Functional investigation of cell metabolism signaling using chemical proteomics

Chen, Miaomiao, Chemistry - Graduate School of Arts and Sciences, University of Virginia
Hsu, Ku-Lung, Chemistry, University of Virginia

The work presented in this dissertation utilizes chemical proteomics to dissect the complexities of cellular metabolism, spanning lipid signaling pathways implicated in immune response and pain, to the intricate RNA dynamics involved in cell stress. We delve into the role of Diacylglycerol lipase-beta (DAGLβ) in macrophage function, revealing that inactivation of DAGLβ not only reduces pro-inflammatory lipid signaling but also activates the LKB1-AMPK pathway, reprogramming the phosphoproteome and bioenergetics. Furthermore, the observed anti-nociceptive behavior in mice was associated with the activation of AMPK, which was induced by the inhibition of DAGLβ in vivo. This discovery illuminates a novel interaction between endocannabinoid biosynthesis and energy regulation, offering insights into the modulation of inflammatory and pain responses. Concurrently, our research extends to the realm of RNA metabolism, where we develop chemical tools to modulate ribonucleoprotein (RNP) granules, such as stress granules (SGs) and processing bodies (PBs), pivotal in cellular stress, viral infection, and tumor dynamics. By employing a combined immunofluorescence screening with chemoproteomics, we identify sulfonyl-triazoles that modulate SG and PB formation, by targeting RNA-binding domains and protein-protein interactions. We spotlight the functional impact on G3BP1 Y40, a key site in SG assembly, unveiling the potential of chemical probes in disrupting pathological SG formation. Collectively, our integrated approach reveals new vistas in the regulation of cellular metabolism, underpinning the development of therapeutic strategies targeting metabolic and stress-related cellular pathways.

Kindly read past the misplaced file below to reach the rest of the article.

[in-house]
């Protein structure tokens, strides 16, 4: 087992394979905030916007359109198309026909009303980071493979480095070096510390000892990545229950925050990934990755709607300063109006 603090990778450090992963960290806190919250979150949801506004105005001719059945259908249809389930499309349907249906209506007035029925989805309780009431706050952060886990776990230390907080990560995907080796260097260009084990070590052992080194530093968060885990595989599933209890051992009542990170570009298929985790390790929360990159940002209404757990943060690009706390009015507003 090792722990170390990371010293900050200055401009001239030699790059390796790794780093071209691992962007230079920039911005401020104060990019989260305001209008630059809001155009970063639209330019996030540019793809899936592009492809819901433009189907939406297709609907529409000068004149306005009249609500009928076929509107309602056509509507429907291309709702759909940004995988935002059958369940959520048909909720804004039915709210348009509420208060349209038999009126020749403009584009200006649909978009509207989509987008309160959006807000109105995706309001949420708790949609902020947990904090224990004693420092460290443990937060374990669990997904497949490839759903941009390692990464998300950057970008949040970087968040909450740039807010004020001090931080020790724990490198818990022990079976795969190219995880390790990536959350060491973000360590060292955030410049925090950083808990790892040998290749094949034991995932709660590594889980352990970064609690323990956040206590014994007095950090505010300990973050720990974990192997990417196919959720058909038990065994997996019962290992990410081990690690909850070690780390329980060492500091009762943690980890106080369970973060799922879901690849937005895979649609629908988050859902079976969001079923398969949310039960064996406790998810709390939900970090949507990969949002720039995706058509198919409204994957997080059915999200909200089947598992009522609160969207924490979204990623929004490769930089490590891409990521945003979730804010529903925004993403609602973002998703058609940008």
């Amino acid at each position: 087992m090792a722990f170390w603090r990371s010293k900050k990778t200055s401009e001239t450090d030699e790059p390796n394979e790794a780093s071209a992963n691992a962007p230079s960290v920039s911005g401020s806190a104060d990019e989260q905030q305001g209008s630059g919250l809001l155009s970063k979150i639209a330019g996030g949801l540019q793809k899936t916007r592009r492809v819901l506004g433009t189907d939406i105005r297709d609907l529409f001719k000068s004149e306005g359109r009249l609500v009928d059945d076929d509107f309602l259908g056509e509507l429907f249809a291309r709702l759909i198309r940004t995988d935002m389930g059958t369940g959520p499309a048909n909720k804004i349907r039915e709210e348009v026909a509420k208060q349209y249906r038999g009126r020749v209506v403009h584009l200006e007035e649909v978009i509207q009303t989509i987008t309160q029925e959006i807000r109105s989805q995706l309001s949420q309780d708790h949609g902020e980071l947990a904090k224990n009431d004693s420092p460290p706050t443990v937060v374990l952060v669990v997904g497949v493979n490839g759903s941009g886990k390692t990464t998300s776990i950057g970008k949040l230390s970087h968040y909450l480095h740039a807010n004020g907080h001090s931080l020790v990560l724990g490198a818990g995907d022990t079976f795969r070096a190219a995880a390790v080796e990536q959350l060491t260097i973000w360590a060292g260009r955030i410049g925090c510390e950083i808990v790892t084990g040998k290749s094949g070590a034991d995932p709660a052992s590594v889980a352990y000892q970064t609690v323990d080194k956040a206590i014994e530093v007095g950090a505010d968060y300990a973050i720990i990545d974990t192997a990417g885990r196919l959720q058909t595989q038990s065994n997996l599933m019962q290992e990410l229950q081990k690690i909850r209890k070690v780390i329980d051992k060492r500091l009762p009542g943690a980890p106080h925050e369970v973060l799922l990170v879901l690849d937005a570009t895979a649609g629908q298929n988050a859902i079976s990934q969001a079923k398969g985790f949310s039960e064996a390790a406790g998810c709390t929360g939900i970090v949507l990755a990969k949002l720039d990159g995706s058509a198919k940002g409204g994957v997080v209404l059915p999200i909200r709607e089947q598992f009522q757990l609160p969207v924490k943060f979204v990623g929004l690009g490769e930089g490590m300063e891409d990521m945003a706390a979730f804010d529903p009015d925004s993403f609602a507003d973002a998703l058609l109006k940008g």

PHD (Doctor of Philosophy)
proteomics, LC-MS/MS, chemical biology
Issued Date: